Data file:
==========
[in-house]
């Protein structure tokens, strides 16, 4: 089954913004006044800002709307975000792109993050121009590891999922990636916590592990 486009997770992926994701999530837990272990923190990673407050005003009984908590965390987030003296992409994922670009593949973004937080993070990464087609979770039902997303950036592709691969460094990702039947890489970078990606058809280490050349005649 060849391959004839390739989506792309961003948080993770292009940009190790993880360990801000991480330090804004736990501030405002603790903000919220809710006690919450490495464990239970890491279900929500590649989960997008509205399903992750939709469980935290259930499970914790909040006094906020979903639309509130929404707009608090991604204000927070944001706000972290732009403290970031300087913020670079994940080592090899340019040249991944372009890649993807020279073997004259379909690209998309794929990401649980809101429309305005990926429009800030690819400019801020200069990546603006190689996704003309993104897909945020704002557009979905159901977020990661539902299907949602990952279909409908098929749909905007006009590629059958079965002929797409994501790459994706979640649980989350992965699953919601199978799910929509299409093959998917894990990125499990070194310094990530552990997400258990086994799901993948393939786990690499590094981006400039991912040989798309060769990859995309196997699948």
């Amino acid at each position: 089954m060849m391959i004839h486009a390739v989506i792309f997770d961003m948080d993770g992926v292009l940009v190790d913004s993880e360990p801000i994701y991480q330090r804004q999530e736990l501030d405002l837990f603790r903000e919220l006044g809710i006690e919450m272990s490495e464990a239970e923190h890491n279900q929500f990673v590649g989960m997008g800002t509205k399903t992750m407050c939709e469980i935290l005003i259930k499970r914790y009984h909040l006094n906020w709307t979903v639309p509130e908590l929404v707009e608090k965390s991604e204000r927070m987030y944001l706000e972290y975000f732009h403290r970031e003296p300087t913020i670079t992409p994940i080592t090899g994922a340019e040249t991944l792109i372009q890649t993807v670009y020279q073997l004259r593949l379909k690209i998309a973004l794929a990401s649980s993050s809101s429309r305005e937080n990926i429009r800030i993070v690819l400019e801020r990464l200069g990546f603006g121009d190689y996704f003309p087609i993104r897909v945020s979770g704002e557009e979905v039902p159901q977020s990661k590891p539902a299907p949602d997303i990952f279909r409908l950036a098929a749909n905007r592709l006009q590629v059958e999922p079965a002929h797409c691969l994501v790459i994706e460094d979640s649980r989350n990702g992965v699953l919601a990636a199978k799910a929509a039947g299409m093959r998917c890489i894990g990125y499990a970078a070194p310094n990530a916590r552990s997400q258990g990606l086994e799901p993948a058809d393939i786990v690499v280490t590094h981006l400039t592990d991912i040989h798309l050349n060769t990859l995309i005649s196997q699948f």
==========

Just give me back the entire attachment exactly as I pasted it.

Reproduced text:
[in-house]
């Protein structure tokens, strides 16, 4: 089954913004006044800002709307975000792109993050121009590891999922990636916590592990 486009997770992926994701999530837990272990923190990673407050005003009984908590965390987030003296992409994922670009593949973004937080993070990464087609979770039902997303950036592709691969460094990702039947890489970078990606058809280490050349005649 060849391959004839390739989506792309961003948080993770292009940009190790993880360990801000991480330090804004736990501030405002603790903000919220809710006690919450490495464990239970890491279900929500590649989960997008509205399903992750939709469980935290259930499970914790909040006094906020979903639309509130929404707009608090991604204000927070944001706000972290732009403290970031300087913020670079994940080592090899340019040249991944372009890649993807020279073997004259379909690209998309794929990401649980809101429309305005990926429009800030690819400019801020200069990546603006190689996704003309993104897909945020704002557009979905159901977020990661539902299907949602990952279909409908098929749909905007006009590629059958079965002929797409994501790459994706979640649980989350992965699953919601199978799910929509299409093959998917894990990125499990070194310094990530552990997400258990086994799901993948393939786990690499590094981006400039991912040989798309060769990859995309196997699948």
């Amino acid at each position: 089954m060849m391959i004839h486009a390739v989506i792309f997770d961003m948080d993770g992926v292009l940009v190790d913004s993880e360990p801000i994701y991480q330090r804004q999530e736990l501030d405002l837990f603790r903000e919220l006044g809710i006690e919450m272990s490495e464990a239970e923190h890491n279900q929500f990673v590649g989960m997008g800002t509205k399903t992750m407050c939709e469980i935290l005003i259930k499970r914790y009984h909040l006094n906020w709307t979903v639309p509130e908590l929404v707009e608090k965390s991604e204000r927070m987030y944001l706000e972290y975000f732009h403290r970031e003296p300087t913020i670079t992409p994940i080592t090899g994922a340019e040249t991944l792109i372009q890649t993807v670009y020279q073997l004259r593949l379909k690209i998309a973004l794929a990401s649980s993050s809101s429309r305005e937080n990926i429009r800030i993070v690819l400019e801020r990464l200069g990546f603006g121009d190689y996704f003309p087609i993104r897909v945020s979770g704002e557009e979905v039902p159901q977020s990661k590891p539902a299907p949602d997303i990952f279909r409908l950036a098929a749909n905007r592709l006009q590629v059958e999922p079965a002929h797409c691969l994501v790459i994706e460094d979640s649980r989350n990702g992965v699953l919601a990636a199978k799910a929509a039947g299409m093959r998917c890489i894990g990125y499990a970078a070194p310094n990530a916590r552990s997400q258990g990606l086994e799901p993948a058809d393939i786990v690499v280490t590094h981006l400039t592990d991912i040989h798309l050349n060769t990859l995309i005649s196997q699948f």